Condo Townhouse 203
Det Condo 1
Leasehold Condo 1
Parking Space 3

Tomorrow they might add 20-30 more sales.
October 2012 Condo sales 1141

#131 sciencemonkey on 11.05.13 at 2:48 pm

This just makes me like Rob Ford more!

Another great thing about the RRSP program is tax deferral to when you are inevitably unemployed. I’m not, but as a gen Y I’m certainly aware of the possibility. It’s best to stuff as much money as possible into RRSPs so that you get the tax refund. Then when you get laid off and your EI runs out, you draw barebones living expenses from your RRSP at a low tax rate! Just like the TFSA should be called the TFIA (tax free investment account), the RRSP should be called the RUTS (registered unemployment tax-shift scheme).

#132 Cici on 11.05.13 at 2:50 pm

#84 Devore

I disagree. I don’t think that MFs are on the same level as ETFs, but maybe I’m wrong.
I was under the impression that they were way more flexible and diversified because they mirror major stock exchanges. Therefore the value of the shares is determined by the markets, not by the number of sales and purchases made in any given day, whereas with mutual funds the key difference is that every purchase and sale by investors determines the value of the portfolio, which is why that value is only published at the end of each trading day.

#133 Penny Henny on 11.05.13 at 2:51 pm

I read it as an attack on feminized men. They are not a protected species. . — Garth
—————————————————
But they are the ones who need protecting the most.

#134 Patient in Richmond on 11.05.13 at 2:52 pm

http://brighterlife.ca/2013/10/02/why-are-canadians-so-stressed-out/?WT.mc_id=en-ca:digital_adv:paid:Outbrain:BrighterLife:HEALTH:Why-are-Canadians-so-stressed-out

#135 Herb on 11.05.13 at 2:53 pm

Just what we need: the Smoking Man “Theatre of the Absurd” now playing at Toronto City Hall.

Good thing His Worship didn’t inhale, and didn’t have sex with that woman either.

#136 GsAmazon on 11.05.13 at 2:59 pm

That’s why ETFs rock.

And why they don’t sell them at the bank.

Thanks, Uncle Garth.

For those about to rock, ;).. we sal-ute you!

Right now, the neighbourhood bank branch is officially the place we get – in descending order of importance – a) to bring the dog in; b) free chockies (like, the good ones with real toffee) or a dog biscuit; c) smiles from handsome people; d) bills for rolled coin post-piggy-bank-slaughter; and e) quarters for the laundry.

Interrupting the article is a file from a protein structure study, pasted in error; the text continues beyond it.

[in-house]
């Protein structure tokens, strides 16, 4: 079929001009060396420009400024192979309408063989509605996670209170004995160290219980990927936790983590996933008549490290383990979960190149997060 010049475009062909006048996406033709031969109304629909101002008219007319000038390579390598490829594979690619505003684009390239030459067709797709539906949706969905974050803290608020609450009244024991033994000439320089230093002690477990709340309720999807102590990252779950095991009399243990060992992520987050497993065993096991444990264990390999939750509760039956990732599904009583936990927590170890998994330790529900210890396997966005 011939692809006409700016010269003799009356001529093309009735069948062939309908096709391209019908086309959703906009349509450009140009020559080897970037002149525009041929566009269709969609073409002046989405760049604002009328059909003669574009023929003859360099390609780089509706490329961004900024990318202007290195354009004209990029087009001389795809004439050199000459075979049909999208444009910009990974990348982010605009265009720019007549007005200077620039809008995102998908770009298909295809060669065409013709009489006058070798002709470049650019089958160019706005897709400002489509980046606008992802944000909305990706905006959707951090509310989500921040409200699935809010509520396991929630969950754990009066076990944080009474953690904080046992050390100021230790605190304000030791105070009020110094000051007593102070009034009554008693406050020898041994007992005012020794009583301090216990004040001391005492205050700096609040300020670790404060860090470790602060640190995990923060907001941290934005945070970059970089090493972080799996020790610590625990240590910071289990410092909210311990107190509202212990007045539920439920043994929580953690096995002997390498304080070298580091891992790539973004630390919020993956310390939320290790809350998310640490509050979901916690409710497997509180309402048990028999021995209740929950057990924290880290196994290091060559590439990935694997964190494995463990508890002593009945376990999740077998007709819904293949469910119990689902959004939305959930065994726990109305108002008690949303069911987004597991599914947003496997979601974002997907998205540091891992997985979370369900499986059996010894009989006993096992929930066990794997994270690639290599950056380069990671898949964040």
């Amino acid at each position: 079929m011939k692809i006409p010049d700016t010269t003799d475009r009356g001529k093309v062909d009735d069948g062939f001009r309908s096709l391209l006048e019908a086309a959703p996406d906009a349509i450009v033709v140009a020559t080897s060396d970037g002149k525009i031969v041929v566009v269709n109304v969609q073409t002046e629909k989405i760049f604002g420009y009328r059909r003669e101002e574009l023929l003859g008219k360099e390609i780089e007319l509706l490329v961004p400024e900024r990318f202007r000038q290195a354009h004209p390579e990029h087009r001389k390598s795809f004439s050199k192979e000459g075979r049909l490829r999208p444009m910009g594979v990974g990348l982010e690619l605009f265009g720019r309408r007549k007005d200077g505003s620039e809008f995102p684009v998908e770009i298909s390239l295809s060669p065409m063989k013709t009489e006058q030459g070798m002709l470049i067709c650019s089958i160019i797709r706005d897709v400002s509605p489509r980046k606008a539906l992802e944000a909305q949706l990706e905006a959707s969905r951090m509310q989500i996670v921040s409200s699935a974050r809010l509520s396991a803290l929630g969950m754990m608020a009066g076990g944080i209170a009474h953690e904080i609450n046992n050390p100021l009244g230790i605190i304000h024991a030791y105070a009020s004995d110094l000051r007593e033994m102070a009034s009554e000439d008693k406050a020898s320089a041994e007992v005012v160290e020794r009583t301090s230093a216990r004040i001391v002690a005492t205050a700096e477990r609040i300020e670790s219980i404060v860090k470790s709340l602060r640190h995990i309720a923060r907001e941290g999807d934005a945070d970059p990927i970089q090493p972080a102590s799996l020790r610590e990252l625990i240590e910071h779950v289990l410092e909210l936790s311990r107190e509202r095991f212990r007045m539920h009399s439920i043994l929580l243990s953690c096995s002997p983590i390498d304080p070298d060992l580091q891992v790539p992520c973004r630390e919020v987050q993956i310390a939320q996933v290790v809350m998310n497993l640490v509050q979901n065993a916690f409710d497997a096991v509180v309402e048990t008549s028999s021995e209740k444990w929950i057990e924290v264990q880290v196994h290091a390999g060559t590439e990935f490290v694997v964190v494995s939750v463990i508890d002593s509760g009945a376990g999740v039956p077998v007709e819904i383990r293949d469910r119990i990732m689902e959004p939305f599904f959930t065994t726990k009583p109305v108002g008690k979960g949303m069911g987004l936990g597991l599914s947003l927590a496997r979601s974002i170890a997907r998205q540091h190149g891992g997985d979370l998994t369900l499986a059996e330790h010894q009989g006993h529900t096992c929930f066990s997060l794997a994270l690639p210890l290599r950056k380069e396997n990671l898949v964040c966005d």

But that is all. Leonis exuvium super asinum, doggies, but don’t sweat it….if you think you see a lion, make sure you ask him to roar…;)

#137 Squatter on 11.05.13 at 3:09 pm

I read it as an attack on feminized men. They are not a protected species. . — Garth
—————————————————
#131 Penny Henny:
But they are the ones who need protecting the most.
********************************
I don’t care women being in the police or men being nurses. People who care about that are intolerant.
Just as bad or maybe worse than racism or anti-religious. Not protected species (Charter of Rights) like Garth said though.

#138 Realtor # 1 on 11.05.13 at 3:13 pm

cheaper rates are here . All you doomers will need to hope
for job losses

Five-year rates increased 1% earlier this year and may now retreat by a quarter of that. So what? — Garth

#139 erebus on 11.05.13 at 3:18 pm

@Plirr

Yeah Garth, delete the comment! The girly men at city hall and msm are effing offended and demand an apology ;-) I can hear them sobbing while I type this.

hahaha I love this blog. Faithful reader since 2009.

#140 Penny Henny on 11.05.13 at 3:30 pm

Toronto Star headline
-His world falling apart, Mayor Rob Ford admitted he is a liar.-

No he didn’t admit to lying. He said the question of whether he smoke crack before was never asked the question properly.
Ha, that’s funny.

Smoking Man, I hate to say it but I think this will be the end of Ford. To me it’s not so much what he did but the constant lies. He will not lose the bulk of his support, but enough to lose the next election none the less.

Doug-My brother has never had a drink in public
Rob- I’ve never even seen him have a drink (about Lisi).

Lies, lies, lies yeah. They’re gonna get you.

#141 Smoking Man on 11.05.13 at 3:40 pm

#127 Plirr on 11.05.13 at 2:28 pmGarth — please delete Smoking Man #5′s post. I don’t understand why you disallow racist, homophobic, or anti-semitic .

…………….

You got all of that out of my post, ha I thought I was the guy with imagination around here.

Been on record through the archives here that I like gay people, most hounest tribe on earth.

Rasist that’s a first. I don’t admit I am a bit of an islamophopic.

Anti semitic, been mentored by Jews my entire business life, great people I owe my successful life to Jews.

If fact if I didn’t need all the enhancement available at middle age, I would get the snip and make it official.

And I wasn’t even drinking when creating Post 5. Perhaps rehab is over due, so I can here and piss of you liberals some more.

#142 Smoking Man on 11.05.13 at 3:48 pm

#136 Penny Henny on 11.05.13 at 3:30 pm

Only if he quits he loses, he will win next election if he sticks it out.

He should go on vacation now for a week.

Two weeks of BS, then back to protecting our wallets from scum sucking parasites.

#143 TorontoBull on 11.05.13 at 3:59 pm

@120
the rob ford saga is not over yet…there are MUCH more twists and turns on the road to prison.
I personally (call me a sissy if you want) prefer that our civic leaders are not crack addicts, but that’s me!

#144 4 AM Sunrise on 11.05.13 at 4:02 pm

#129 sciencemonkey

That’s exactly how my life unfolded, and that’s exactly what I’m doing right now. (Yeah, I’m a little bit older than Gen Y, but my last boss kept treating me as if I were…so much so that she kept asking me if I was 28 years old when I’d already told her I was 32)